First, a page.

Erik H. Neil came to the Chrysler Museum of Art in 2014. As Director, he has reaffirmed the strong community focus of the institution with public programs and outreach and revitalized the exhibition program. The Chrysler has also enjoyed significant advancements in digital technology and diversity under Neil’s leadership.
Neil has been leading museums for 20 years and was first named Director of Newcomb Art Gallery of Tulane University in 1999. Earlier in his career, he was an active curator and worked with many notable artists, including James Turrell, Carrie Mae Weems and Tony Oursler. He has also published books and essays in the History of Architecture, the History of Photography and Contemporary Art. He holds bachelor’s, master’s and doctoral degrees from Princeton and Harvard Universities and has been awarded numerous grants and fellowships from institutions such as the Getty Leadership Institute, the Mellon Foundation, Dumbarton Oaks and the Canadian Centre for Architecture. The breadth of his artistic interests, collaborative approach to work and leadership and ability to build community have cemented the Chrysler Museum as a forerunner in the museum world.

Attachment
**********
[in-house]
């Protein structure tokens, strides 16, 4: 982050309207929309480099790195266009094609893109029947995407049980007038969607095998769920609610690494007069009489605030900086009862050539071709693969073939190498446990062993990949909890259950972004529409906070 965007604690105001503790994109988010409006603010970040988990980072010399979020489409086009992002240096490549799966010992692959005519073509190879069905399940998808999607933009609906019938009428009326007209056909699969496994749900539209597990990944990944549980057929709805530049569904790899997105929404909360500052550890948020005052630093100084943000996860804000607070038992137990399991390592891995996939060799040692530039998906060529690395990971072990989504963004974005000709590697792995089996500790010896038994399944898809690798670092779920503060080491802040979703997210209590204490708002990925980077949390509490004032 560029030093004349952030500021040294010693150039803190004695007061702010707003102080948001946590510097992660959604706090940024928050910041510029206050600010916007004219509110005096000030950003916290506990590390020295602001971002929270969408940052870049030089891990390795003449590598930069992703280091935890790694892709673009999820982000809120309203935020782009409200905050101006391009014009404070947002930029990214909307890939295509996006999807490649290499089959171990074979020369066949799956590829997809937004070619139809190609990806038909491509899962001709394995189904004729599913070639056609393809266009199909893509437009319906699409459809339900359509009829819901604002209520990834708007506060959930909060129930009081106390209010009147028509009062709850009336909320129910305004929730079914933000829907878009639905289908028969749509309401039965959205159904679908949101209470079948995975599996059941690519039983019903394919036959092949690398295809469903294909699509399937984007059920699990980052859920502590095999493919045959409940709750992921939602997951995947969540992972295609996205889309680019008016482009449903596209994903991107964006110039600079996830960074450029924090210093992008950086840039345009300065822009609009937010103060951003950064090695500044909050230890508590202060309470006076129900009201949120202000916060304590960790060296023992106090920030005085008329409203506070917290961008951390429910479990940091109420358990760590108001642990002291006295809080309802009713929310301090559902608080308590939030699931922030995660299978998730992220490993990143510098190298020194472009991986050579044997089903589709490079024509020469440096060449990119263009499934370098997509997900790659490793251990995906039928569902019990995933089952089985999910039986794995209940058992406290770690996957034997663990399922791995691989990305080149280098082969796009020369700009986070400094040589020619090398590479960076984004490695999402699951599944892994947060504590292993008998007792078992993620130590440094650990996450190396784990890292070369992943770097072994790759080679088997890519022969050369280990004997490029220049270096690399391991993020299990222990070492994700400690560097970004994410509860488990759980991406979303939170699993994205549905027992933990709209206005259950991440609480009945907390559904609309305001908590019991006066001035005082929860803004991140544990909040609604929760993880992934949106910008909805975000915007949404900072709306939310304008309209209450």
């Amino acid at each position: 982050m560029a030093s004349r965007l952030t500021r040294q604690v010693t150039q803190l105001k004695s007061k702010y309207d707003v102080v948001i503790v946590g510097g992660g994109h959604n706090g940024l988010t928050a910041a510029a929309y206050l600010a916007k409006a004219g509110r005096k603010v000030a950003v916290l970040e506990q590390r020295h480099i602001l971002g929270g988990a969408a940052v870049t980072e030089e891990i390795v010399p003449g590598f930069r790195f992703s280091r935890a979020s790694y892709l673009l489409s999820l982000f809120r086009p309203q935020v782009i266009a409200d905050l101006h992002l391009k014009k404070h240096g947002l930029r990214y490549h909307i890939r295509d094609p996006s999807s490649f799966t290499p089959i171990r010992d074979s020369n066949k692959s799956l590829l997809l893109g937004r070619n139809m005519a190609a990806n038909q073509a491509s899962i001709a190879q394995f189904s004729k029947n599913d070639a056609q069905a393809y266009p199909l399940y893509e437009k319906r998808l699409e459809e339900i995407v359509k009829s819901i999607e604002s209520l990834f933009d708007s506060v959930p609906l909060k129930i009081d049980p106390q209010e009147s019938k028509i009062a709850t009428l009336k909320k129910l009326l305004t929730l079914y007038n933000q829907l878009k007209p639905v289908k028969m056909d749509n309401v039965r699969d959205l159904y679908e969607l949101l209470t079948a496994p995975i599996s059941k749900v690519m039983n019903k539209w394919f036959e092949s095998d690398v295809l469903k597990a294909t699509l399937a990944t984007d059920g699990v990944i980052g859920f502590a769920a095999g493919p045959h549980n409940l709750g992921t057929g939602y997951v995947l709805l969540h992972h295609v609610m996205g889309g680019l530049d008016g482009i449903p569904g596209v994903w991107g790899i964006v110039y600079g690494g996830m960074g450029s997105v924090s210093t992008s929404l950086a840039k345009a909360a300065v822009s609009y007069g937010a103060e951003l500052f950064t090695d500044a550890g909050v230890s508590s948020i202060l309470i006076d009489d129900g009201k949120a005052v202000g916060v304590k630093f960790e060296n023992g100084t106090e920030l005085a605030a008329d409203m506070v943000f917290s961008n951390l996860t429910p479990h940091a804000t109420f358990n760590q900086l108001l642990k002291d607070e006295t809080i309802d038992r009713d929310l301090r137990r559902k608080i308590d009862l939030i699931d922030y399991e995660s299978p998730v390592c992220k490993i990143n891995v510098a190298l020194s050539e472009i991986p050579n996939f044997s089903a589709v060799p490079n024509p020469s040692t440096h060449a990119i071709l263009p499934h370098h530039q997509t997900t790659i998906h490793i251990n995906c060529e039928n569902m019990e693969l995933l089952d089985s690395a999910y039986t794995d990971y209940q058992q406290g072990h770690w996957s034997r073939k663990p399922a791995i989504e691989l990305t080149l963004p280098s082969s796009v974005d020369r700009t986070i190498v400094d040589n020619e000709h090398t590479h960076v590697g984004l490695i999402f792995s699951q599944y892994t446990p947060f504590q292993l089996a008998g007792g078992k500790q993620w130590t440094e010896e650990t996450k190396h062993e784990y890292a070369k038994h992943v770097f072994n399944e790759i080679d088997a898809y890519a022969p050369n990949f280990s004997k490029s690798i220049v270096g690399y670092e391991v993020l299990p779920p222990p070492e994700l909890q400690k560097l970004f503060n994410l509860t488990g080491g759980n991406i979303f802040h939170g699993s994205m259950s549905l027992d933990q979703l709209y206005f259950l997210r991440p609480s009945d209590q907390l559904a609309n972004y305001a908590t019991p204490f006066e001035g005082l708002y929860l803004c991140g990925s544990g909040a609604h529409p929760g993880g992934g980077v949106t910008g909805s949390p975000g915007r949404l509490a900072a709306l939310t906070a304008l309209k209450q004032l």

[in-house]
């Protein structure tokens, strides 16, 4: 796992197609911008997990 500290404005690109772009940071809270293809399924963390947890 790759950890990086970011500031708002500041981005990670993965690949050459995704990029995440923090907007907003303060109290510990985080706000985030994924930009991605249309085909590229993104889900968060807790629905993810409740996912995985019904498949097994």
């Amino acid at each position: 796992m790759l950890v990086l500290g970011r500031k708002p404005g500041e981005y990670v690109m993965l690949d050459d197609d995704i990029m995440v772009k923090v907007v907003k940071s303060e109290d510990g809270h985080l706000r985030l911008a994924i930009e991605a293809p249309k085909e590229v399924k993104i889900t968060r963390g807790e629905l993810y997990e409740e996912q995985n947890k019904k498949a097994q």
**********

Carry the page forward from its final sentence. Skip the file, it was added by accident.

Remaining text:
"As I reviewed several hundred images of works in Collect 2021 I was again impressed by the range and very high quality of the artists who have been selected.
As a historian with a very strong interest in the history of design, I am fascinated with the ways the artists of Collect have engaged with the past and yet remain fresh and relevant. As might be hoped, the Crafts Council as organisers and gallerists as exhibitors, have attracted a range of artists who combine a remarkable mastery their chosen media with a willingness to stretch their expressive boundaries. Their knowledge of historical precedents in the use of forms and materials is evident as they alternately break from and build on traditions. I am especially pleased to see a group of younger artists forcefully express their concerns for the pressing issues of our time like environmental change, racism, and social justice."
––Erik H. Neil